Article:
05/24/2010 05:12 am ET | Updated Nov 17, 2011

Healing the Nation's Soul

"I believe your President Obama is a shaman," my teacher's saying, "and that he is trying to perform a soul-retrieval for your nation."

We're sitting on the edge of the cloud forest in the mountains of Veracruz, Mexico, watching the first rays of the sun glance the glacier atop Pico de Orizaba. Mists cling to the tops of the upper canopy trees in the wide valley below and a line of snowy egrets make their way through the last shadows of night toward some secret lagoon. Tropical birdsong comes alive all around us, the barking of roosters and dogs drift up the mountainside from the town.

We are far from the beaten track but there is nowhere anymore that is far from news of the world. It's with a real sense of pride that I share the news with him that the United States had just passed Health Care Reform into law the day before.

His reply strikes me as both spiritually and politically astute: I believe your President Obama is a shaman and that he is trying to perform a soul-retrieval for your nation. It reverberates within, sending me off along paths I hadn't thought connected.

Susto is thought of as a kind of sudden unexpected fright or shock that causes part of a person's soul to fly off, leaving them to feel and act not at all like themselves. Many anthropologists feel that susto is a folk version of schizophrenia and some therapists note its similarities to post-traumatic stress disorder with all its attendant symptoms, especially a detachment from others.

The traditional cure for the soul-loss incurred by those suffering from susto is a soul-retrieval, in which the shaman or shamaness, through speech and ritual, induces the missing soul part to return and make the person whole again. I'd heard and seen this this practice applied to individuals for many years but this was the first time I'd ever heard it applied to an entire nation.

It made me wonder. Had the United States suffered some deep trauma that had caused a part of its national soul to fly off, leaving us detached from others in a strange kind of cultural schizophrenia?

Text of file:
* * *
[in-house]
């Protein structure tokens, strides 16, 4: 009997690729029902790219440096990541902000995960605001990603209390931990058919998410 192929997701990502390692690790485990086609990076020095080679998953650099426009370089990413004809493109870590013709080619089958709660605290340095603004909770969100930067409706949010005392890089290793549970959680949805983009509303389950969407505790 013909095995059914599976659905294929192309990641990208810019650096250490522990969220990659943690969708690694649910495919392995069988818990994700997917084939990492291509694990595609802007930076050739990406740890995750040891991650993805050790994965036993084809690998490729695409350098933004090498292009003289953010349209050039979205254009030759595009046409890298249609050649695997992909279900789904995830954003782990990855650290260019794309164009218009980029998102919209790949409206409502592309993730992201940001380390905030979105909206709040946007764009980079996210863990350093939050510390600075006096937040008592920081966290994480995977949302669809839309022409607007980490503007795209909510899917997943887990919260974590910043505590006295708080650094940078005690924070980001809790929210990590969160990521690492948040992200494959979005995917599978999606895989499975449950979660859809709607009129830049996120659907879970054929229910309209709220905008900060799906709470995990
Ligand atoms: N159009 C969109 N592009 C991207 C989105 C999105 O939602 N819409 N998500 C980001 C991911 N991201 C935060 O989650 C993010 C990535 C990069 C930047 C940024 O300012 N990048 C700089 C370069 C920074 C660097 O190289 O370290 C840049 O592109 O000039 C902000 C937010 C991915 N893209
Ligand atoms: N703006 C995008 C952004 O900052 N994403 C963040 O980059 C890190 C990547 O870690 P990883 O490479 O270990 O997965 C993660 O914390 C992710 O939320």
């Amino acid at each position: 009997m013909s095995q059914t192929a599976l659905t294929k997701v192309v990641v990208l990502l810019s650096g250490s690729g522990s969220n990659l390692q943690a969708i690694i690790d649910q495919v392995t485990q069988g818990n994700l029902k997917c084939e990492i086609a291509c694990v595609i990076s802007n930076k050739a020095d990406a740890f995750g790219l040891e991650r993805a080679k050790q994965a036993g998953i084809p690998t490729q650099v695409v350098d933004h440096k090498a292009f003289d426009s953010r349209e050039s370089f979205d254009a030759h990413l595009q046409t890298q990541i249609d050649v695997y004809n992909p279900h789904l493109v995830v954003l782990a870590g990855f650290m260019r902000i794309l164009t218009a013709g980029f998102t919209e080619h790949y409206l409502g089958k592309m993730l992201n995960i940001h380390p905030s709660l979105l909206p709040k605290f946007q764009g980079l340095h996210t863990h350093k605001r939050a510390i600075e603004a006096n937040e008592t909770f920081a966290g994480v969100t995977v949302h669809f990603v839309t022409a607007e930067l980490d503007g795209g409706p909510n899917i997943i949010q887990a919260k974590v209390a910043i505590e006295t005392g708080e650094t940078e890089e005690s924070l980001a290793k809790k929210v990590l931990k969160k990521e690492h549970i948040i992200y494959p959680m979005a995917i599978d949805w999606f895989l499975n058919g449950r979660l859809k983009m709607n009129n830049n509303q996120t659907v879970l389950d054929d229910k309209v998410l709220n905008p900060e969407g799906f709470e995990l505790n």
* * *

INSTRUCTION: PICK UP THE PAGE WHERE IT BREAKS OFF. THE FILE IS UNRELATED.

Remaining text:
Was it the assassination of President Kennedy? Vietnam? The youth movement of the 60s? The assassination of Martin Luther King? Civil Rights? Feminism? The resignation of President Nixon? Certainly there were other candidates before these but they were before the advent of instantaneous communication that made for shared traumas. And just as certainly, there have been others since these but we seem to have lost the innocence to ever be so deeply shocked by events again. Any one of these might be enough but so traumatizing were the cumulative events of the 60s and 70s that the current cultural war between the Right and Left seems like the inevitable, predictable result of a national susto.

It's all fresh in my mind from this morning and I just share it the way it's come to me here on the side of a mountain with the mists burning away and Pico de Orizaba gleaming in the brilliant morning light. What do you think? Have we reached a turning point in our detachment from others and schizophrenic Right-Left self-defeating dramas? Is President Obama the kind of symbolic figure who can draw out our flaws for us to see so that we might remember the nobility of our national character? Is this health care reform the first step in our national healing? Is our sense of compassion toward one another being re-awakened?

From here, the morning looks bright and filled with promise.


The Toltec I Ching, by Martha Ramirez-Oropeza and William Douglas Horden has just been released by Larson Publications. It recasts the I Ching in the symbology of the Native Americans of ancient Mexico and includes original illustrations interpreting each of the hexagrams. Its subtitle, 64 Keys to Inspired Action in the New World hints at its focus on the ethics of the emerging world culture.

Click here to go to the main site to see sample chapters, reviews and the link to Larson Publications for ordering the book.